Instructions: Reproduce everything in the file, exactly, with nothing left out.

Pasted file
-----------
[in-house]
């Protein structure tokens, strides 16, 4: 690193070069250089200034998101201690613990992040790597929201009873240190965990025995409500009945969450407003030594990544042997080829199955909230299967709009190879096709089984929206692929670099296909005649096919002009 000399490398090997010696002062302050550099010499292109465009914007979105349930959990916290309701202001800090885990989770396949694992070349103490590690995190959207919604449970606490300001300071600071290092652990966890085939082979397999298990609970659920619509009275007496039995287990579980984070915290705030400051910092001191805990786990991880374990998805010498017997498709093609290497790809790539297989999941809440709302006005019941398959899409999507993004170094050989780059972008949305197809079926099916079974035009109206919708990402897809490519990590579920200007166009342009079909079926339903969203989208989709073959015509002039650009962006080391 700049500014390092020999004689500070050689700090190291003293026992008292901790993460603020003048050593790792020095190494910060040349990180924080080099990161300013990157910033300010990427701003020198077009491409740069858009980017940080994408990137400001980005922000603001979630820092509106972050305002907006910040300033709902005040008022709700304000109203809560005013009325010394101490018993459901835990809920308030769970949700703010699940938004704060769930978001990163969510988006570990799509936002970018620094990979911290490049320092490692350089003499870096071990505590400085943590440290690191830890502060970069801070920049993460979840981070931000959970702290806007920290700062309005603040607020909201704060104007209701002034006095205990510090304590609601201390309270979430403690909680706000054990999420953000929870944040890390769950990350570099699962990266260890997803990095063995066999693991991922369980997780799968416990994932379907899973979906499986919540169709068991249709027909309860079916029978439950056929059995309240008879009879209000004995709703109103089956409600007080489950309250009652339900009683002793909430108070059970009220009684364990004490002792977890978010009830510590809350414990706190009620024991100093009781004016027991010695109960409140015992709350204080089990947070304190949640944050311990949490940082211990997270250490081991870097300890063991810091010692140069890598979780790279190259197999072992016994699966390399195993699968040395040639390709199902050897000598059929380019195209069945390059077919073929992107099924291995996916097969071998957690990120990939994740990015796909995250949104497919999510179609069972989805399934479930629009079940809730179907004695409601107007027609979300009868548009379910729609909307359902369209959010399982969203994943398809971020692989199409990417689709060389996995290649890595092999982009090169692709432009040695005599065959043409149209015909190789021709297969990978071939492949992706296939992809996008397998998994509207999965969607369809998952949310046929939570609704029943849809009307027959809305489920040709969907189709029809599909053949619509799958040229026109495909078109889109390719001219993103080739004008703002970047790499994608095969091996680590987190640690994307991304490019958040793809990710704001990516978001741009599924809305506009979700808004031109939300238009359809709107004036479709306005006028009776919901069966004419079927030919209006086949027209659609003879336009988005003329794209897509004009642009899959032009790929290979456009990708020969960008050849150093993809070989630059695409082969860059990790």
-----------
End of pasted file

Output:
[in-house]
């Protein structure tokens, strides 16, 4: 690193070069250089200034998101201690613990992040790597929201009873240190965990025995409500009945969450407003030594990544042997080829199955909230299967709009190879096709089984929206692929670099296909005649096919002009 000399490398090997010696002062302050550099010499292109465009914007979105349930959990916290309701202001800090885990989770396949694992070349103490590690995190959207919604449970606490300001300071600071290092652990966890085939082979397999298990609970659920619509009275007496039995287990579980984070915290705030400051910092001191805990786990991880374990998805010498017997498709093609290497790809790539297989999941809440709302006005019941398959899409999507993004170094050989780059972008949305197809079926099916079974035009109206919708990402897809490519990590579920200007166009342009079909079926339903969203989208989709073959015509002039650009962006080391 700049500014390092020999004689500070050689700090190291003293026992008292901790993460603020003048050593790792020095190494910060040349990180924080080099990161300013990157910033300010990427701003020198077009491409740069858009980017940080994408990137400001980005922000603001979630820092509106972050305002907006910040300033709902005040008022709700304000109203809560005013009325010394101490018993459901835990809920308030769970949700703010699940938004704060769930978001990163969510988006570990799509936002970018620094990979911290490049320092490692350089003499870096071990505590400085943590440290690191830890502060970069801070920049993460979840981070931000959970702290806007920290700062309005603040607020909201704060104007209701002034006095205990510090304590609601201390309270979430403690909680706000054990999420953000929870944040890390769950990350570099699962990266260890997803990095063995066999693991991922369980997780799968416990994932379907899973979906499986919540169709068991249709027909309860079916029978439950056929059995309240008879009879209000004995709703109103089956409600007080489950309250009652339900009683002793909430108070059970009220009684364990004490002792977890978010009830510590809350414990706190009620024991100093009781004016027991010695109960409140015992709350204080089990947070304190949640944050311990949490940082211990997270250490081991870097300890063991810091010692140069890598979780790279190259197999072992016994699966390399195993699968040395040639390709199902050897000598059929380019195209069945390059077919073929992107099924291995996916097969071998957690990120990939994740990015796909995250949104497919999510179609069972989805399934479930629009079940809730179907004695409601107007027609979300009868548009379910729609909307359902369209959010399982969203994943398809971020692989199409990417689709060389996995290649890595092999982009090169692709432009040695005599065959043409149209015909190789021709297969990978071939492949992706296939992809996008397998998994509207999965969607369809998952949310046929939570609704029943849809009307027959809305489920040709969907189709029809599909053949619509799958040229026109495909078109889109390719001219993103080739004008703002970047790499994608095969091996680590987190640690994307991304490019958040793809990710704001990516978001741009599924809305506009979700808004031109939300238009359809709107004036479709306005006028009776919901069966004419079927030919209006086949027209659609003879336009988005003329794209897509004009642009899959032009790929290979456009990708020969960008050849150093993809070989630059695409082969860059990790």